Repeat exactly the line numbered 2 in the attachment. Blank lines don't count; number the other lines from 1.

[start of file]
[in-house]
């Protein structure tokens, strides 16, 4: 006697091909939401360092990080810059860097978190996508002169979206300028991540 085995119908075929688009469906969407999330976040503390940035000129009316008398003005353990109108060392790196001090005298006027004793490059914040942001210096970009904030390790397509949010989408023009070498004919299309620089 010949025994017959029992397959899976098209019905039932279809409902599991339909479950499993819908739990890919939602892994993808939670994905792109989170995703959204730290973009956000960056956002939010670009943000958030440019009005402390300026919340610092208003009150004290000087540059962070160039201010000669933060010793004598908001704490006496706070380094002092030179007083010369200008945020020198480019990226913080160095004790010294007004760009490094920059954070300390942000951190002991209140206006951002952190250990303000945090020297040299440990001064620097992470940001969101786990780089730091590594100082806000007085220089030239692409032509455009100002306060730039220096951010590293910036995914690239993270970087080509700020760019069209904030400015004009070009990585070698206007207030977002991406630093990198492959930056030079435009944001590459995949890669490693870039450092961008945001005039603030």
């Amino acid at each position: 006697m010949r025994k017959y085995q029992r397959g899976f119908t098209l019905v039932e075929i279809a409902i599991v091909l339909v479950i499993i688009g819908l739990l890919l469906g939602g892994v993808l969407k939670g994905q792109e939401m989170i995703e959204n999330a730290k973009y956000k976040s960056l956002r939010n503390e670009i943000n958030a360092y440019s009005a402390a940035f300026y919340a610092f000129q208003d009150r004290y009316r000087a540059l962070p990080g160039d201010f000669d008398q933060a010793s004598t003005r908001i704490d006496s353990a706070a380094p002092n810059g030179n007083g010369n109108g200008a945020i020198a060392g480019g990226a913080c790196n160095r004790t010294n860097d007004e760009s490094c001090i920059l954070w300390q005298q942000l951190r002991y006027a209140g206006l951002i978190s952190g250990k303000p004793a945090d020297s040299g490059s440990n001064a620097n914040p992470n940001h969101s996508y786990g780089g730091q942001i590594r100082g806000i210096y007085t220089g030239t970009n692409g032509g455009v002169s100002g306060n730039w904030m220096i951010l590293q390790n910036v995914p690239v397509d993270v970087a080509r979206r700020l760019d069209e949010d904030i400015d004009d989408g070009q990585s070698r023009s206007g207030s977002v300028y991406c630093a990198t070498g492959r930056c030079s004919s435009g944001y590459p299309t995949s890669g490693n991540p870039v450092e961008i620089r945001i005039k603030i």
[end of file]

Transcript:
């Protein structure tokens, strides 16, 4: 006697091909939401360092990080810059860097978190996508002169979206300028991540 085995119908075929688009469906969407999330976040503390940035000129009316008398003005353990109108060392790196001090005298006027004793490059914040942001210096970009904030390790397509949010989408023009070498004919299309620089 010949025994017959029992397959899976098209019905039932279809409902599991339909479950499993819908739990890919939602892994993808939670994905792109989170995703959204730290973009956000960056956002939010670009943000958030440019009005402390300026919340610092208003009150004290000087540059962070160039201010000669933060010793004598908001704490006496706070380094002092030179007083010369200008945020020198480019990226913080160095004790010294007004760009490094920059954070300390942000951190002991209140206006951002952190250990303000945090020297040299440990001064620097992470940001969101786990780089730091590594100082806000007085220089030239692409032509455009100002306060730039220096951010590293910036995914690239993270970087080509700020760019069209904030400015004009070009990585070698206007207030977002991406630093990198492959930056030079435009944001590459995949890669490693870039450092961008945001005039603030």